8            Victims of modern slavery and labour exploitation can face considerable challenges in reporting or escaping unsafe or exploitative working conditions or incidents of abuse, due to fear, language barriers, removal of identification documentation and restrictions of movement. These issues may be exacerbated during the Coronavirus outbreak when there are fewer opportunities for individuals to leave their places of work due to restrictions on travel. Fewer inspections of high- risk sectors will be undertaken during the period of the outbreak as labour inspectors, such as the Gangmasters and Labour Abuse Authority (GLAA), face challenges brought about by social distancing measures, self-isolation and absences due to COVID-19 related illness. Ongoing restrictions on movement and travel also means that there are fewer opportunities for members of the public to identify potential victims and report cases to the police or the modern slavery helpline. There will also be fewer opportunities for companies to conduct social audits which may help identify labour abuses as auditors are unable to access sites of work.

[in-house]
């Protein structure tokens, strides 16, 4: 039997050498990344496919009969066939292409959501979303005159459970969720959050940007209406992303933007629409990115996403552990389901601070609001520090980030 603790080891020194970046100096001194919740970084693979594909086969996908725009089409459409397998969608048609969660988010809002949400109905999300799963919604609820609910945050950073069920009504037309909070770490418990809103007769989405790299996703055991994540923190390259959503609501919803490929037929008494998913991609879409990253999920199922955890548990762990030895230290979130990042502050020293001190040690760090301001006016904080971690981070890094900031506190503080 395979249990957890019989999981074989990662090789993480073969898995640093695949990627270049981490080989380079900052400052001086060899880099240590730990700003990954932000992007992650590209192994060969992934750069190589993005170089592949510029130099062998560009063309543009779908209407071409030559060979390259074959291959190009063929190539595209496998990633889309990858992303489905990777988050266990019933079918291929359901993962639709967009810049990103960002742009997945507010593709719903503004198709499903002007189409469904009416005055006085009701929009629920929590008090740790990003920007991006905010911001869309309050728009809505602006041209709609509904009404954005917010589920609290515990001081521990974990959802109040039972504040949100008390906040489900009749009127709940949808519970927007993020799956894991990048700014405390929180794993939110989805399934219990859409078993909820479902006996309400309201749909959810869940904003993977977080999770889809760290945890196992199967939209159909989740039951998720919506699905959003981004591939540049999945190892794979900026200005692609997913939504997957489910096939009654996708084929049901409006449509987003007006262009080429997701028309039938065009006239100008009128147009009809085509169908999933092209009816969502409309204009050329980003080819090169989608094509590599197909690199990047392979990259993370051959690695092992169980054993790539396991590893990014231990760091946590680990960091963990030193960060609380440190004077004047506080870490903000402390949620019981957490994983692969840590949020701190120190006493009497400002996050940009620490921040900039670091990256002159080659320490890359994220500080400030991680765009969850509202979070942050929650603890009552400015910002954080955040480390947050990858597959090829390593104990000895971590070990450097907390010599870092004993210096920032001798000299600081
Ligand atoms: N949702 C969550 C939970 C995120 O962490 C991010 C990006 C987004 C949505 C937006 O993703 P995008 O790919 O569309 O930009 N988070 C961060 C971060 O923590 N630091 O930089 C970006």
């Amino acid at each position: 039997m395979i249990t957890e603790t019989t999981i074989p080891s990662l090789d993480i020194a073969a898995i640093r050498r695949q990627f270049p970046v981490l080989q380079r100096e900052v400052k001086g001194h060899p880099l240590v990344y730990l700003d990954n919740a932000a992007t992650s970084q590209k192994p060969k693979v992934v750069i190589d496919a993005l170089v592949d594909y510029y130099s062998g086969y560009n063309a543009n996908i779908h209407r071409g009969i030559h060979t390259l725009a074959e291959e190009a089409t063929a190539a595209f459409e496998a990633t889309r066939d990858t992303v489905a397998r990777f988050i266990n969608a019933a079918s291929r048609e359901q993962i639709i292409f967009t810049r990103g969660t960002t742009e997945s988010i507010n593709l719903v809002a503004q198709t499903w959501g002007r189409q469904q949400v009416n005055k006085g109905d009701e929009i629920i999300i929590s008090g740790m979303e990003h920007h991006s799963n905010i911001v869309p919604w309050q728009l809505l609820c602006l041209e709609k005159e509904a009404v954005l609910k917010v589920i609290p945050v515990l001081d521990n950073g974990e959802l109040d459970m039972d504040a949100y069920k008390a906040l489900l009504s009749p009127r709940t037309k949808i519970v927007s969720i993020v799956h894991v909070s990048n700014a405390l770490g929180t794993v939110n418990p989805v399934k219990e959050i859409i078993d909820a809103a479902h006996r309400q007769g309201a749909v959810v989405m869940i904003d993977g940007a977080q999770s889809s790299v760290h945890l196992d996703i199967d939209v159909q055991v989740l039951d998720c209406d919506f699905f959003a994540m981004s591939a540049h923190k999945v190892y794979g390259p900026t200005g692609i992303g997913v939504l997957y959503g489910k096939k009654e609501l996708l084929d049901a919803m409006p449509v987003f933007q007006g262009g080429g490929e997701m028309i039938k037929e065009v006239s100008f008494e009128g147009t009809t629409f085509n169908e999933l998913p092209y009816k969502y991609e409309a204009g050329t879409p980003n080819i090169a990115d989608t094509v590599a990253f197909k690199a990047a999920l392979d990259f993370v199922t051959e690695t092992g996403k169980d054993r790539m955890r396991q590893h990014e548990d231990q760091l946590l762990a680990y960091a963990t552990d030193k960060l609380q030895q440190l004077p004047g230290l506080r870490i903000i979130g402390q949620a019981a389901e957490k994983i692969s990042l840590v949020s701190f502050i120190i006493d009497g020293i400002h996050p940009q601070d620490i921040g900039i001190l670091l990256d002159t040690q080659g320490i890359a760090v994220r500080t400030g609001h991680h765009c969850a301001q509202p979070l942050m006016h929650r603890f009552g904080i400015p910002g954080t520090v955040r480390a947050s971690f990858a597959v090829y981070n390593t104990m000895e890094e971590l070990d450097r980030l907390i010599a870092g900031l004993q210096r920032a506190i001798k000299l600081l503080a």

9            There are further concerns about the economic impact of COVID-19 which may lead to higher levels of unemployment and vulnerability and produce an increase in exploitative practices and incidents of modern slavery.



Continued working in high-risk sectors during the outbreak

10       Amongst the sectors that have continued to function during the outbreak, agriculture, domestic work and adult social care are of particular interest as high-risk sectors for exploitation and modern slavery.


11       Workers in these sectors will be required to continue to perform their responsibilities during the outbreak. However, these and other high-risk sectors are likely to receive even less scrutiny during the healthcare crisis, meaning that abuse and exploitative practices are more like to go undetected.





12       Agricultural work is associated with high risks of labour exploitation and modern slavery. Changes and sudden increases in demand for food products have occurred as a result of the Coronavirus outbreak. Significant and unexpected changes may have a negative impact on workers in the supply chain. This may occur as a result of suppliers being put under increased pressed to deliver large orders at short notice or having certain orders cancelled without compensation from the buyer. This may in turn result in instances of forced labour or exploitation linked to issues of unpaid wages, excessive overtime and poor working conditions.